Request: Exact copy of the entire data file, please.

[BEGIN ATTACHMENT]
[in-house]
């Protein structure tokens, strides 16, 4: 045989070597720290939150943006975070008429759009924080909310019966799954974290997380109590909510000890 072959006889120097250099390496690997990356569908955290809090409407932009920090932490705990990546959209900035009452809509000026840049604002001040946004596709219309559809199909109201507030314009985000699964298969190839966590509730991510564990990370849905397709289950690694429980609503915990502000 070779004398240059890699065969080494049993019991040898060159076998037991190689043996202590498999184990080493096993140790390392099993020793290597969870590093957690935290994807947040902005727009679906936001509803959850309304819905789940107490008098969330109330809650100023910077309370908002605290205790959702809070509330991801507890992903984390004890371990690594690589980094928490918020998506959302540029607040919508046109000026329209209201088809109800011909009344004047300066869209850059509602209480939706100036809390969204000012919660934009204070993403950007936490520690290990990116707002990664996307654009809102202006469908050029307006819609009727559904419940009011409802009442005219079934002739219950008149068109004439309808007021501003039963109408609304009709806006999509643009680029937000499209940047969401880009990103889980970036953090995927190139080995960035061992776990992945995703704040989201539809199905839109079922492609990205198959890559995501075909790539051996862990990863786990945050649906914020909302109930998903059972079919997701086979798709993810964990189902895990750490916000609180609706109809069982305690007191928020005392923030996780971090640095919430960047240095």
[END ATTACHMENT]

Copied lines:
[in-house]
């Protein structure tokens, strides 16, 4: 045989070597720290939150943006975070008429759009924080909310019966799954974290997380109590909510000890 072959006889120097250099390496690997990356569908955290809090409407932009920090932490705990990546959209900035009452809509000026840049604002001040946004596709219309559809199909109201507030314009985000699964298969190839966590509730991510564990990370849905397709289950690694429980609503915990502000 070779004398240059890699065969080494049993019991040898060159076998037991190689043996202590498999184990080493096993140790390392099993020793290597969870590093957690935290994807947040902005727009679906936001509803959850309304819905789940107490008098969330109330809650100023910077309370908002605290205790959702809070509330991801507890992903984390004890371990690594690589980094928490918020998506959302540029607040919508046109000026329209209201088809109800011909009344004047300066869209850059509602209480939706100036809390969204000012919660934009204070993403950007936490520690290990990116707002990664996307654009809102202006469908050029307006819609009727559904419940009011409802009442005219079934002739219950008149068109004439309808007021501003039963109408609304009709806006999509643009680029937000499209940047969401880009990103889980970036953090995927190139080995960035061992776990992945995703704040989201539809199905839109079922492609990205198959890559995501075909790539051996862990990863786990945050649906914020909302109930998903059972079919997701086979798709993810964990189902895990750490916000609180609706109809069982305690007191928020005392923030996780971090640095919430960047240095």